Elementary school education would not be complete without the bread mold experiment. You remember. Moisten a piece of bread and put it in a dark place in the kitchen. Check in on it every day until it has blue-green mold. Some of you may have even looked at the mold under the microscope. Believe or not, that mold contained dangerous toxins.
These same molds and their toxins are common contaminates of the carbohydrates, grain and non-grains, in dog food, especially dry kibble. Although dog owners are more sensitive to the Salmonella contamination in dog food, most are unaware of the dangers of mold.
Molds and Mycotoxins
Molds are a type of fungus. There are only about six different, easily identified molds that infect carbohydrates. These molds are capable of making hundreds of toxins called mycotoxins. Mycotoxins primarily cause liver problems when eaten. But they can also cause kidney and reproductive problems. These toxins are also known to suppress the immune system, alter genetic reproduction and cause cancer. The group of toxins called “aflatoxins” are the most known because they cause rapid death due to liver toxicity in dogs and cats after bouts of appetite loss, listlessness and vomiting.
Mycotoxins are extremely sneaky. They can hide and avoid detection by present testing methods. They can bind with other ingredients in a non-active form and be released during the digestive process to later cause problems. Less harmful mycotoxins can become more toxic when they react with other less harmful forms. The synergistic effect of non-harmful toxins becomes harmful.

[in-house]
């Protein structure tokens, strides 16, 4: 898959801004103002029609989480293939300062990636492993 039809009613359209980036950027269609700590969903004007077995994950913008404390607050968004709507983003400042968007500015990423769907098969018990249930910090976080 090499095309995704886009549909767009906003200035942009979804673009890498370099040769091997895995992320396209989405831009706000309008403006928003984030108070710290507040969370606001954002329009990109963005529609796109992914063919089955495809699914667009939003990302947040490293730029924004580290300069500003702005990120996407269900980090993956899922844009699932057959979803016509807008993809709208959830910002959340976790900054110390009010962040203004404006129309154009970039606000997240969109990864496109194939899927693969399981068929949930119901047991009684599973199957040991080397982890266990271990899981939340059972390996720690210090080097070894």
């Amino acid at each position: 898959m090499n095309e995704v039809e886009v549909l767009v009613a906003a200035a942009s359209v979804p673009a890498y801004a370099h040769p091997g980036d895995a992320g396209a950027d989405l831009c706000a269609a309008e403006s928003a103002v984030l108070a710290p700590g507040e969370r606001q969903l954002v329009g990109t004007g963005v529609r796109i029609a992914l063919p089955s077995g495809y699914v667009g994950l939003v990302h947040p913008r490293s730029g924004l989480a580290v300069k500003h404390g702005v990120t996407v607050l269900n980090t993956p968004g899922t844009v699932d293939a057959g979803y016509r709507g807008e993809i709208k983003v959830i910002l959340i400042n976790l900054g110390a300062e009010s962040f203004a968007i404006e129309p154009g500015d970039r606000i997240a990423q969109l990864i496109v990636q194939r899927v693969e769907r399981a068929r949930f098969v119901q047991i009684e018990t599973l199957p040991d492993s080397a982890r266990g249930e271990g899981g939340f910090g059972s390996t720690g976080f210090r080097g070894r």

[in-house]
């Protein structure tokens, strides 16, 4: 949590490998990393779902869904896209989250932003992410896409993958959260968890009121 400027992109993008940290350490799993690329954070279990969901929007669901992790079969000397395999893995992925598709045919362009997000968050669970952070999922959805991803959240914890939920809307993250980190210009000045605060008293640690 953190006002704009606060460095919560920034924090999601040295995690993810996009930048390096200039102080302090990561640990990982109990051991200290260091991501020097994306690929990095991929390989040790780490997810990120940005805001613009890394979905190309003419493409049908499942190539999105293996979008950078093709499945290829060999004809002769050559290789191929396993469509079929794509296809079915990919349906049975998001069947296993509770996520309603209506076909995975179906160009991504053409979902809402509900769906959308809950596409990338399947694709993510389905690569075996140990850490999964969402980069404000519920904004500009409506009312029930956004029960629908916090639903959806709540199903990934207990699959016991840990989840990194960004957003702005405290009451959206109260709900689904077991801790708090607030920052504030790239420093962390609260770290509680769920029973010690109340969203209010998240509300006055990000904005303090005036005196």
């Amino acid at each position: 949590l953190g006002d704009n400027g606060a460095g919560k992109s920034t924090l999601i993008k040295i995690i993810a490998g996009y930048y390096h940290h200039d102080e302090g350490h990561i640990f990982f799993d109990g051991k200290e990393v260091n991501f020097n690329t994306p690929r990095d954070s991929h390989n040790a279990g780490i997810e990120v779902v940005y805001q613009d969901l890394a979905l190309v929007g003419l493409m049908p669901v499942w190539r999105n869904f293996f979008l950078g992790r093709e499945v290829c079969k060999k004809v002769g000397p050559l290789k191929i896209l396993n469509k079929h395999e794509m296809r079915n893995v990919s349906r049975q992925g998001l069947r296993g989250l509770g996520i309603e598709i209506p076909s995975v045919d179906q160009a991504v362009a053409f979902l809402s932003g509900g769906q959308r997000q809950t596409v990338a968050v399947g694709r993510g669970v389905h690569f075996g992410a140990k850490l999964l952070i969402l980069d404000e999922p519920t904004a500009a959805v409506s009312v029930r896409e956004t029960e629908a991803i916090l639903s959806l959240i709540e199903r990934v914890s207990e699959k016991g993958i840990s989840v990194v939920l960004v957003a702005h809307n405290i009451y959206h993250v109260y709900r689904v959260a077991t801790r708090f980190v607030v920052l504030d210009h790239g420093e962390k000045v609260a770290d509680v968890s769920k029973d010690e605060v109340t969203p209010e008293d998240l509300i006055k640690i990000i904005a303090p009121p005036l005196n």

Mycotoxins are impossible to remove from food or be destroyed. They are resistant to the ultra-high temperatures and rapid drying processes used in dog food production.
Why Dog Food Is More Susceptible to Mold
Dog food, especially dry dog food, is made from carbohydrate scraps from grain mills and processing plants. These mills and plants generate massive amounts of parts of grains, potatoes, peas, beans, beets and other carbohydrates that are considered unfit for human consumption. They are, however, classified “feed grade” for pet food. Because of this inferior designation they are not treated to the same quality control as the products for human consumption. Often they are exposed to moisture which induces mold growth.
Testing of carbohydrate ingredients is the only prevention for mycotoxin contamination. Despite newer technologies, contamination is still elusive. Quality control is still largely voluntary in the pet food industry, so technological oversight can vary from state-to-state and manufacturer-to-manufacturer. Owners are left with monitoring the Food and Drug Administration website for alerts or recalls for mold toxin contamination.
Homemade Dog Food is the Logical Alternative
As concern mounts over the safety of commercial dog food, the only logical conclusion is to make your dog’s food yourself. Meats, carbohydrates and oils from the grocery store meet USDA standards for purity. When was the last time you heard of a recall for mold contamination of human grain or carbohydrate products? I haven’t. Find a reputable homemade source and enjoy the peace of mind that you are feeding the best.
~Dr Ken Tudor
The Dog Dietitian